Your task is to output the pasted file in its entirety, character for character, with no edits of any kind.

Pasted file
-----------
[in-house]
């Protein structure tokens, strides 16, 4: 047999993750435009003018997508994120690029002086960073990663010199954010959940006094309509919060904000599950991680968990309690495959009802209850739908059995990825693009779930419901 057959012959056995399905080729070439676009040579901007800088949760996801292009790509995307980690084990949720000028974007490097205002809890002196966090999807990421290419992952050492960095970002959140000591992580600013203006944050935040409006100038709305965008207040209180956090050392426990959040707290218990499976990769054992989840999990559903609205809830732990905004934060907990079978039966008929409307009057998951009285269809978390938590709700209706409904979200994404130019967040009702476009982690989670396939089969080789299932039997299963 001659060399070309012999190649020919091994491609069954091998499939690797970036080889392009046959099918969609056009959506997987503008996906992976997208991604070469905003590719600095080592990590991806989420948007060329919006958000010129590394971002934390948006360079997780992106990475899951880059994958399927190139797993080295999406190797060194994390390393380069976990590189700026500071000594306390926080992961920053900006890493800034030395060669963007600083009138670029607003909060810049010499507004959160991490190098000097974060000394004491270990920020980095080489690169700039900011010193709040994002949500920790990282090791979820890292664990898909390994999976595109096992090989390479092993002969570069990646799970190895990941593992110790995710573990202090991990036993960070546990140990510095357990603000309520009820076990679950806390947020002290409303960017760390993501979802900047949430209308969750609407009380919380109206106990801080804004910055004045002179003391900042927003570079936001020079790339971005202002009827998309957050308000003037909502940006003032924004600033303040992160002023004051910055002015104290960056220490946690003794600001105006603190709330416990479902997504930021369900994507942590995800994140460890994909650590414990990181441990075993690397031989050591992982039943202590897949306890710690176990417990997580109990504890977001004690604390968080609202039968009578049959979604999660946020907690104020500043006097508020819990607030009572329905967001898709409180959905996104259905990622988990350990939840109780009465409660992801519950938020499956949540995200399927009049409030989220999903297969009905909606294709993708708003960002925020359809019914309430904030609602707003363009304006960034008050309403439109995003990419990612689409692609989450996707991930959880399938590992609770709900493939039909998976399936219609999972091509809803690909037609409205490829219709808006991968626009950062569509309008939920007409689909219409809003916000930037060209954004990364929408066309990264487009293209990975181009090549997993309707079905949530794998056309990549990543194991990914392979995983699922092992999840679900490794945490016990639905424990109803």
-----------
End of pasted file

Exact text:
[in-house]
């Protein structure tokens, strides 16, 4: 047999993750435009003018997508994120690029002086960073990663010199954010959940006094309509919060904000599950991680968990309690495959009802209850739908059995990825693009779930419901 057959012959056995399905080729070439676009040579901007800088949760996801292009790509995307980690084990949720000028974007490097205002809890002196966090999807990421290419992952050492960095970002959140000591992580600013203006944050935040409006100038709305965008207040209180956090050392426990959040707290218990499976990769054992989840999990559903609205809830732990905004934060907990079978039966008929409307009057998951009285269809978390938590709700209706409904979200994404130019967040009702476009982690989670396939089969080789299932039997299963 001659060399070309012999190649020919091994491609069954091998499939690797970036080889392009046959099918969609056009959506997987503008996906992976997208991604070469905003590719600095080592990590991806989420948007060329919006958000010129590394971002934390948006360079997780992106990475899951880059994958399927190139797993080295999406190797060194994390390393380069976990590189700026500071000594306390926080992961920053900006890493800034030395060669963007600083009138670029607003909060810049010499507004959160991490190098000097974060000394004491270990920020980095080489690169700039900011010193709040994002949500920790990282090791979820890292664990898909390994999976595109096992090989390479092993002969570069990646799970190895990941593992110790995710573990202090991990036993960070546990140990510095357990603000309520009820076990679950806390947020002290409303960017760390993501979802900047949430209308969750609407009380919380109206106990801080804004910055004045002179003391900042927003570079936001020079790339971005202002009827998309957050308000003037909502940006003032924004600033303040992160002023004051910055002015104290960056220490946690003794600001105006603190709330416990479902997504930021369900994507942590995800994140460890994909650590414990990181441990075993690397031989050591992982039943202590897949306890710690176990417990997580109990504890977001004690604390968080609202039968009578049959979604999660946020907690104020500043006097508020819990607030009572329905967001898709409180959905996104259905990622988990350990939840109780009465409660992801519950938020499956949540995200399927009049409030989220999903297969009905909606294709993708708003960002925020359809019914309430904030609602707003363009304006960034008050309403439109995003990419990612689409692609989450996707991930959880399938590992609770709900493939039909998976399936219609999972091509809803690909037609409205490829219709808006991968626009950062569509309008939920007409689909219409809003916000930037060209954004990364929408066309990264487009293209990975181009090549997993309707079905949530794998056309990549990543194991990914392979995983699922092992999840679900490794945490016990639905424990109803």